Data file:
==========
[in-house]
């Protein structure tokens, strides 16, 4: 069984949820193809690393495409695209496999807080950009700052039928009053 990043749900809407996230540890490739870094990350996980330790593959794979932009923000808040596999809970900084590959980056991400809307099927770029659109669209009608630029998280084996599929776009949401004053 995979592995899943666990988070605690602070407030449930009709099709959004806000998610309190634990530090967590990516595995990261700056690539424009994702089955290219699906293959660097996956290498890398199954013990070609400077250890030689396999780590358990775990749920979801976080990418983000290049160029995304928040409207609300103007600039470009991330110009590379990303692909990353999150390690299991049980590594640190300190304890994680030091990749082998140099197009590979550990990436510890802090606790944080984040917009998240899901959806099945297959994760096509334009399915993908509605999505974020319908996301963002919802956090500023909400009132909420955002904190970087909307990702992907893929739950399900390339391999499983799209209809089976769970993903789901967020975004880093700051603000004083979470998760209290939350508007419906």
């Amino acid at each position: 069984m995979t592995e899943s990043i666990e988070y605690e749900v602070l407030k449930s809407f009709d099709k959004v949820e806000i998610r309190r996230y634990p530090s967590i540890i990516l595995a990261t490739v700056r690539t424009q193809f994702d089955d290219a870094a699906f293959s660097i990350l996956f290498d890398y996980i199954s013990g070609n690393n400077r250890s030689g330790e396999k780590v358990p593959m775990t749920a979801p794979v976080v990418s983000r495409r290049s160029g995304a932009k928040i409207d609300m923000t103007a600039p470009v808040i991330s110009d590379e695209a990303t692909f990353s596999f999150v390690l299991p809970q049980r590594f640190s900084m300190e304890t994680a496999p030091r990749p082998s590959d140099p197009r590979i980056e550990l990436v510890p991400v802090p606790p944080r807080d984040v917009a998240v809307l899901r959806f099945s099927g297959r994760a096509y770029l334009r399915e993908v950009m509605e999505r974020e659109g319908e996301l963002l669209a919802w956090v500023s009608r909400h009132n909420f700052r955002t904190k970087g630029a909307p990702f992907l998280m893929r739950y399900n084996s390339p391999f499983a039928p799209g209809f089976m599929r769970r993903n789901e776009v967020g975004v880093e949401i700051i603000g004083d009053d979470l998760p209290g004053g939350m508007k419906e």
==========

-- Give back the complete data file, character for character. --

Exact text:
[in-house]
């Protein structure tokens, strides 16, 4: 069984949820193809690393495409695209496999807080950009700052039928009053 990043749900809407996230540890490739870094990350996980330790593959794979932009923000808040596999809970900084590959980056991400809307099927770029659109669209009608630029998280084996599929776009949401004053 995979592995899943666990988070605690602070407030449930009709099709959004806000998610309190634990530090967590990516595995990261700056690539424009994702089955290219699906293959660097996956290498890398199954013990070609400077250890030689396999780590358990775990749920979801976080990418983000290049160029995304928040409207609300103007600039470009991330110009590379990303692909990353999150390690299991049980590594640190300190304890994680030091990749082998140099197009590979550990990436510890802090606790944080984040917009998240899901959806099945297959994760096509334009399915993908509605999505974020319908996301963002919802956090500023909400009132909420955002904190970087909307990702992907893929739950399900390339391999499983799209209809089976769970993903789901967020975004880093700051603000004083979470998760209290939350508007419906």
């Amino acid at each position: 069984m995979t592995e899943s990043i666990e988070y605690e749900v602070l407030k449930s809407f009709d099709k959004v949820e806000i998610r309190r996230y634990p530090s967590i540890i990516l595995a990261t490739v700056r690539t424009q193809f994702d089955d290219a870094a699906f293959s660097i990350l996956f290498d890398y996980i199954s013990g070609n690393n400077r250890s030689g330790e396999k780590v358990p593959m775990t749920a979801p794979v976080v990418s983000r495409r290049s160029g995304a932009k928040i409207d609300m923000t103007a600039p470009v808040i991330s110009d590379e695209a990303t692909f990353s596999f999150v390690l299991p809970q049980r590594f640190s900084m300190e304890t994680a496999p030091r990749p082998s590959d140099p197009r590979i980056e550990l990436v510890p991400v802090p606790p944080r807080d984040v917009a998240v809307l899901r959806f099945s099927g297959r994760a096509y770029l334009r399915e993908v950009m509605e999505r974020e659109g319908e996301l963002l669209a919802w956090v500023s009608r909400h009132n909420f700052r955002t904190k970087g630029a909307p990702f992907l998280m893929r739950y399900n084996s390339p391999f499983a039928p799209g209809f089976m599929r769970r993903n789901e776009v967020g975004v880093e949401i700051i603000g004083d009053d979470l998760p209290g004053g939350m508007k419906e």